Formula for calculating percent grade/rise on a street?
I know the distance and I know the rise in altitude for that distance.
How do I calculate the grade? Thanks! 
Divide the rise in altitude by the distance. The answer is usually expressed as a percentage.

Quote:

Quote:
Of course the the ascii slope below is waaay out of proportion, but anyway... ......... / ........./. ...D../... (rise) ...../..... .../....... ./______ (run) %grade=100* rise/run D (distance up the slope) is what your odometer reads and the rise (altitude gain) you get from an altimeter or topo map therefore: %grade= 100*tan[arcsin(rise/D)] BTW%grade can be *very* confusing because it can go from zero to infinity (not what you'd think of for something expressed as a percentage); it took me a while to get this fact throught my thick skull 
Quote:
For example, let's say there's a 15% hill. If you simply use rise/D, you'll get 14.8% or so. If there's a 20% hill, you'll get 19.6%. You'll consistently underestimate the slope, but it's not too far off. Of course the steeper the hill, the more your estimation will deviate from the correct one, but for anything less than 20%, you can just use rise/D. 
Quote:
does the arcsin(rise/D) estimate a straight line for the hypotneuse? 
Quote:
Moreover, since the "D" value will usually be magnitudes moreprecise than your "rise" value, any calculations will be ballpark anyway. A much more accurate way to measure %grade is by using an inclinometer, and taking the tangent of that angle (*100) 
Quote:

Quote:

Quote:
On a right triangle, which is what you have here, the sum of the squares of the two sides is equal to the square of the hypotinuse. Asquared + Bsquared = Csquared. OR run squared + rise squared = D squared. You know the distance (D), you know the Rise. You don't know the Run. So: D sq  Rise sq = Run sq. So if the rise was 100ft, and the distance was 500ft. Run sq = 500sq  100sq. Run sq = 250,000  10,000 Run sq = 240,000 Run = 489.9 ft 
Quote:

1. Ride to the top of the hill.
2. Tunnel straight down to the same altitude you were at the beginning. Paint the entire inside of this tunnel red. 3. Tunnel back out to where you started. Paint the entire inside of this tunnel blue. Calculating the distance of the tunnels based on the amount of paint you used, divide red distance over blue distance and voila!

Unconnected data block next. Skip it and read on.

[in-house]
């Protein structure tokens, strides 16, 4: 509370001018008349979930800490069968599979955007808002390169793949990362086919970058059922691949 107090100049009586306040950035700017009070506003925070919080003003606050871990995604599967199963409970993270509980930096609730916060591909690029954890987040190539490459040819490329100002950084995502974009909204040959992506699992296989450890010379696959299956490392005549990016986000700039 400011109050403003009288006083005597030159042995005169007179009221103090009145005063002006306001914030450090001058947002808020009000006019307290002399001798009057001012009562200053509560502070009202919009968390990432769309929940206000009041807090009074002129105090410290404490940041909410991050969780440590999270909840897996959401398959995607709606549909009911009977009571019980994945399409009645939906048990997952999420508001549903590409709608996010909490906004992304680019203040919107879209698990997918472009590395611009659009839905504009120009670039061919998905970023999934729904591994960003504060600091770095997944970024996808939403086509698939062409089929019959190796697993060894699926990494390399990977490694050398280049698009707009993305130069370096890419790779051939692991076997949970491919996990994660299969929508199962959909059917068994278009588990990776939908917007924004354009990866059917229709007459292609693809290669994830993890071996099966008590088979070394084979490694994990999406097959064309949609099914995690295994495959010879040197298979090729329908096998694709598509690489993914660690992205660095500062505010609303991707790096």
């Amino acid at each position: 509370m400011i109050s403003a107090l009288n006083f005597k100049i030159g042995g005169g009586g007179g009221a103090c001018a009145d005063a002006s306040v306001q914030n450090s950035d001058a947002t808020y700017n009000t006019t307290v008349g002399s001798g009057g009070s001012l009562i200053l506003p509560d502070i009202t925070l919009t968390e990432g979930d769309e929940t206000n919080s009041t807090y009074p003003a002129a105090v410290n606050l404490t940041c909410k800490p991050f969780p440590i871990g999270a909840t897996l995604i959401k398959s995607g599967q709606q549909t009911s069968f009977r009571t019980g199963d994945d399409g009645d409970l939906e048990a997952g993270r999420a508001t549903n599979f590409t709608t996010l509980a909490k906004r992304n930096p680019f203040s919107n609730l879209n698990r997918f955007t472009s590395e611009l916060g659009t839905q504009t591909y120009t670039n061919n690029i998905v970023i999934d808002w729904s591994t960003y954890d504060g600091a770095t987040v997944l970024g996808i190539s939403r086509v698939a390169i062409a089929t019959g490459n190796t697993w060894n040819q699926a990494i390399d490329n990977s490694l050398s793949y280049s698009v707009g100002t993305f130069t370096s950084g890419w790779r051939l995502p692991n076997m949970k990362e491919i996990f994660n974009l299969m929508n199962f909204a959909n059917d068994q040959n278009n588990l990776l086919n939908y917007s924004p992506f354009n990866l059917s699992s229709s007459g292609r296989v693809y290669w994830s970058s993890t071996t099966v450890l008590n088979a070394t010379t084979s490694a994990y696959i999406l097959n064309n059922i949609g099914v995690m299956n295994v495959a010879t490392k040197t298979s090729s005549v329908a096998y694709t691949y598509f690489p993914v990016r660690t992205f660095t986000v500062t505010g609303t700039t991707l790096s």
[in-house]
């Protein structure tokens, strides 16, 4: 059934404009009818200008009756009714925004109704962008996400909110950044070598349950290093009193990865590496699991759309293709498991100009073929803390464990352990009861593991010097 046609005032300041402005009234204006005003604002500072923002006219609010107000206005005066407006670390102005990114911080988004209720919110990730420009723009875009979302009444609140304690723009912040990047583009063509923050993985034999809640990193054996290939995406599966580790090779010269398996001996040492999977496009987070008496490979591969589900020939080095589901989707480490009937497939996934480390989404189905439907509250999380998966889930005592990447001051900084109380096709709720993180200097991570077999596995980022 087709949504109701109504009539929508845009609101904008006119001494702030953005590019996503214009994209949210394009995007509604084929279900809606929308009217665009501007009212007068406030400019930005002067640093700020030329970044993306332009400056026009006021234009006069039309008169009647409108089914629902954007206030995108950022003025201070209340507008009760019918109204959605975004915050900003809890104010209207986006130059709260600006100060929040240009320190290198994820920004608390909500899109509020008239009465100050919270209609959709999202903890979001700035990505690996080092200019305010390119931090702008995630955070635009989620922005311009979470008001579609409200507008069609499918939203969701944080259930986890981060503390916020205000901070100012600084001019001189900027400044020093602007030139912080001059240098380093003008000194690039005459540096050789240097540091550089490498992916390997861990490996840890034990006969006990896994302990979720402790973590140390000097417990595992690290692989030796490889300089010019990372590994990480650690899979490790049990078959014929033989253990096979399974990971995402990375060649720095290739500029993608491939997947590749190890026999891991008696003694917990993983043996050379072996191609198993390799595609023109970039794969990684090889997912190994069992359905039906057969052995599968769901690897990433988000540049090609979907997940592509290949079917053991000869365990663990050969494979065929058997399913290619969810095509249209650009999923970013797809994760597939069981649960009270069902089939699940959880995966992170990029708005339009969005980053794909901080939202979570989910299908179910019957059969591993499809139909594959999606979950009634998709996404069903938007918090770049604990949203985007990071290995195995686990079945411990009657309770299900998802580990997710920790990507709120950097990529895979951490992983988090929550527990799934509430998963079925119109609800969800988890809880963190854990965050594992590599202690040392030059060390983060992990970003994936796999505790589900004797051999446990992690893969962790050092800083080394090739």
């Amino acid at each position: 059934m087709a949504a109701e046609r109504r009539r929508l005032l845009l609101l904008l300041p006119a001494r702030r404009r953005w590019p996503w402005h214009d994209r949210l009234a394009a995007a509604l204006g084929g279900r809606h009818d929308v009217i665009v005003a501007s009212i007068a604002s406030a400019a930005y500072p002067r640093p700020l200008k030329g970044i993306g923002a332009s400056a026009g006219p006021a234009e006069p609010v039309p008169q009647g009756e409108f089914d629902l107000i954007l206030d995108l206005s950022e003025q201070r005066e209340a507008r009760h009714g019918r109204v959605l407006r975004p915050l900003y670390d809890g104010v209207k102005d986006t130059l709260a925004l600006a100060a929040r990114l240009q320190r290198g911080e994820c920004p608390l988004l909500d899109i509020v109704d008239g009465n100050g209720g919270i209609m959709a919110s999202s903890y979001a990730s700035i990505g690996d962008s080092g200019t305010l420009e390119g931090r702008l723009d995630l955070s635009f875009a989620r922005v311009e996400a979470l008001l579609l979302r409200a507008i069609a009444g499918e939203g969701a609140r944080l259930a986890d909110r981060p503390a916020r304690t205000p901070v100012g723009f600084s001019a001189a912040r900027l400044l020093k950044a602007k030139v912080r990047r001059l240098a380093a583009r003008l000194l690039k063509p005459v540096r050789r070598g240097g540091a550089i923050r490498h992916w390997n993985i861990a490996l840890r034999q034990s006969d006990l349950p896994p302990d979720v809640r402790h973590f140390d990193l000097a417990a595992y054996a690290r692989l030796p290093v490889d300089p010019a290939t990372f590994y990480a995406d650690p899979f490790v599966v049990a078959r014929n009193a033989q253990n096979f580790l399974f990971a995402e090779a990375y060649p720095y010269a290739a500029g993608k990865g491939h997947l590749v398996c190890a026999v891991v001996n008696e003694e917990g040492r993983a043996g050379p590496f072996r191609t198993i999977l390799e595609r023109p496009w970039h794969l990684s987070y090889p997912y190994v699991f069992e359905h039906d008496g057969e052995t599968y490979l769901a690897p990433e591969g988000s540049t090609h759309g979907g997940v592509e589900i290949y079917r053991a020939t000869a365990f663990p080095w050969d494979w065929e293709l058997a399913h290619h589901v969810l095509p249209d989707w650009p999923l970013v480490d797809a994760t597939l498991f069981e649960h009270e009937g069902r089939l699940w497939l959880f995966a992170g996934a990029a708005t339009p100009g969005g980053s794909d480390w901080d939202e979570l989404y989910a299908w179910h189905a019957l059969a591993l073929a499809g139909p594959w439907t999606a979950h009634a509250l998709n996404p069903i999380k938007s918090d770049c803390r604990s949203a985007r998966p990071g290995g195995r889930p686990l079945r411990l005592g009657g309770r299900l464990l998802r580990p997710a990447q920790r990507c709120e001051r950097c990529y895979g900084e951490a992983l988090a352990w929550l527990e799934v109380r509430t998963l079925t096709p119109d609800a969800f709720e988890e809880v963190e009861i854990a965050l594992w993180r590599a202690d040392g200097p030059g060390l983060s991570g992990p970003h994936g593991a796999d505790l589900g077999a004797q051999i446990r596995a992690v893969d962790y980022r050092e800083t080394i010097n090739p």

Quote:

Don't forget to take into account the difference in coverage per unit volume of red paint vs. blue paint. Besides, red for a mostlyvertical space like the downtunnel is so not feng shui.

Quote:
I guess my biggest problem in figuring out the grades of some of the hills around here is the fact that what I calculate from the distance I travel up them and what I find the rise to be (from www.bikemetro.com) doesn't seem to be what I see from looking at the actual route as I travel it. It seems to me from looking at the tops of block walls, which on one particularly steep street look to be level, and running an imaginary line out from the street level with the top of the block wall for 100 feet that the drop to the lower part of the street is much bigger than the calculation of the slope gives when I use the rise divided by distance traveled method. For instance, the hill in particluar has a distance traveled of .49 miles (2910 ft) and the rise given me is 253 ft, so when 253 is divided by 2910 gives about a 9% grade, rounded up (0.0869415). When I look at the hill, no way is it dropping (or rising) only 9 feet per hundred feet, it lookes to be dropping much, much more, like at least 12 feet/hundred. Maybe I am figuring something wrong, or my eyeballin' of the hill is way out of whack? Quote:
Quote:
Maybe I'll just have to ask for an inclinometer for my birthday. . .! 
Quote:
Quote:

Oh my. I have a headache after reading this thread. :rolleyes:
In my world: 0101010101011100110101010101010101010101010101010101001010101010101010 Ahhh, thats better.. :D 
Maybe my eyeballin' wasn't so out of whack after all.
Yesterday I rode up the hill that looks sooooo steep to me and I ended up talking to a friend that lives up there. Turns out her husband has figured the hill to be somewhere in the 19% range. I couldn't ride it straight up without stopping, but I turned of on every cross street and rode briefly to catch my breath then continued upward; I never stopped and never got off the bike. Good short interval training, I guess. Next purchase: an inclinometer. . . 
I have a compass that has both angle and percent grade. $50 but it has all the actual compass functions I was looking for for my adventure racing, the inclinometer part was just icing that I use for Xcountry skiing. I'm sure there are much cheaper inclineometers if you arn't looking for a high falutin' compass.
For a rough easy quick estimate use elevation change / road distance *100 = % grade The steeper it gets the less acurate; 0.4% off at a true 20%, 1.25% off at a true 30% grade[the formula will give 28.75%], and 3% off at a true 40%[result will be 37%]) 
Quote:
I think the problem here is that whatever that Bikemetro.com uses as it's source for feet gained/lost is not really accurate as getting out on the road and looking at it. And I'll vouch for the inaccuracy of the rough estimate method you mention above! 
So get an altimeter, check at the botom and top of the hill, within an hour so weather changes don't give false readings, subtract bottom from top and bam an acurate elevation change.

I had to run an Excel spreadsheet for climb calculation..
Here is the formula in excel terms.. Code:
=100*tan(asin(vertical climb/length of road)) Code:
=100*TAN(ASIN(A42/B42)) Have fun.. If anyone wants an actual spreadsheet, please let me know and Ill post en example here.. 
All times are GMT 6. The time now is 01:19 AM.